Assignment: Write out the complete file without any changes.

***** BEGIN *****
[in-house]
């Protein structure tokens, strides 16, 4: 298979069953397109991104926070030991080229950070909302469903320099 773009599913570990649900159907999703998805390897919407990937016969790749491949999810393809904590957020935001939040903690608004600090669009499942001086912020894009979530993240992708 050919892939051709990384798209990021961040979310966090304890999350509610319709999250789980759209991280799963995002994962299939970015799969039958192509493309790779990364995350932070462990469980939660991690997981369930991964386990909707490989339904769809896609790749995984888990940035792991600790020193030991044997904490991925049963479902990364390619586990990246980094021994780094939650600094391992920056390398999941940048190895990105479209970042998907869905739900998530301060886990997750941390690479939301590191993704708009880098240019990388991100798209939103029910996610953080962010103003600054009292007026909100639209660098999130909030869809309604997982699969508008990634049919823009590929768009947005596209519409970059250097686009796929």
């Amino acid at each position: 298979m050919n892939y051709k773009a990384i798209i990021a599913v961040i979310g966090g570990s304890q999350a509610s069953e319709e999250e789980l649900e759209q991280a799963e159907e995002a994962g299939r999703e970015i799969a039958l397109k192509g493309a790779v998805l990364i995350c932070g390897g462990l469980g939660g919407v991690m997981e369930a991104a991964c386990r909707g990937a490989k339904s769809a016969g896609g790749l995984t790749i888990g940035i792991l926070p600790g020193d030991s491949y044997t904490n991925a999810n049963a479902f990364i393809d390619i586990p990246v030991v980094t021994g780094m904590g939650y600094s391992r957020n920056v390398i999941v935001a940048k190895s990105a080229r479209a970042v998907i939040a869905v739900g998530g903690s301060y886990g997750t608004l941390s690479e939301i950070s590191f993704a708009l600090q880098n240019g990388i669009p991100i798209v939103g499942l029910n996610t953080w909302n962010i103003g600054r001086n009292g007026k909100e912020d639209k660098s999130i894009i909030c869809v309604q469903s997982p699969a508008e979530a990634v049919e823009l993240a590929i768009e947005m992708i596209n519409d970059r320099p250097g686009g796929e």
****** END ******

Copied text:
[in-house]
């Protein structure tokens, strides 16, 4: 298979069953397109991104926070030991080229950070909302469903320099 773009599913570990649900159907999703998805390897919407990937016969790749491949999810393809904590957020935001939040903690608004600090669009499942001086912020894009979530993240992708 050919892939051709990384798209990021961040979310966090304890999350509610319709999250789980759209991280799963995002994962299939970015799969039958192509493309790779990364995350932070462990469980939660991690997981369930991964386990909707490989339904769809896609790749995984888990940035792991600790020193030991044997904490991925049963479902990364390619586990990246980094021994780094939650600094391992920056390398999941940048190895990105479209970042998907869905739900998530301060886990997750941390690479939301590191993704708009880098240019990388991100798209939103029910996610953080962010103003600054009292007026909100639209660098999130909030869809309604997982699969508008990634049919823009590929768009947005596209519409970059250097686009796929």
């Amino acid at each position: 298979m050919n892939y051709k773009a990384i798209i990021a599913v961040i979310g966090g570990s304890q999350a509610s069953e319709e999250e789980l649900e759209q991280a799963e159907e995002a994962g299939r999703e970015i799969a039958l397109k192509g493309a790779v998805l990364i995350c932070g390897g462990l469980g939660g919407v991690m997981e369930a991104a991964c386990r909707g990937a490989k339904s769809a016969g896609g790749l995984t790749i888990g940035i792991l926070p600790g020193d030991s491949y044997t904490n991925a999810n049963a479902f990364i393809d390619i586990p990246v030991v980094t021994g780094m904590g939650y600094s391992r957020n920056v390398i999941v935001a940048k190895s990105a080229r479209a970042v998907i939040a869905v739900g998530g903690s301060y886990g997750t608004l941390s690479e939301i950070s590191f993704a708009l600090q880098n240019g990388i669009p991100i798209v939103g499942l029910n996610t953080w909302n962010i103003g600054r001086n009292g007026k909100e912020d639209k660098s999130i894009i909030c869809v309604q469903s997982p699969a508008e979530a990634v049919e823009l993240a590929i768009e947005m992708i596209n519409d970059r320099p250097g686009g796929e």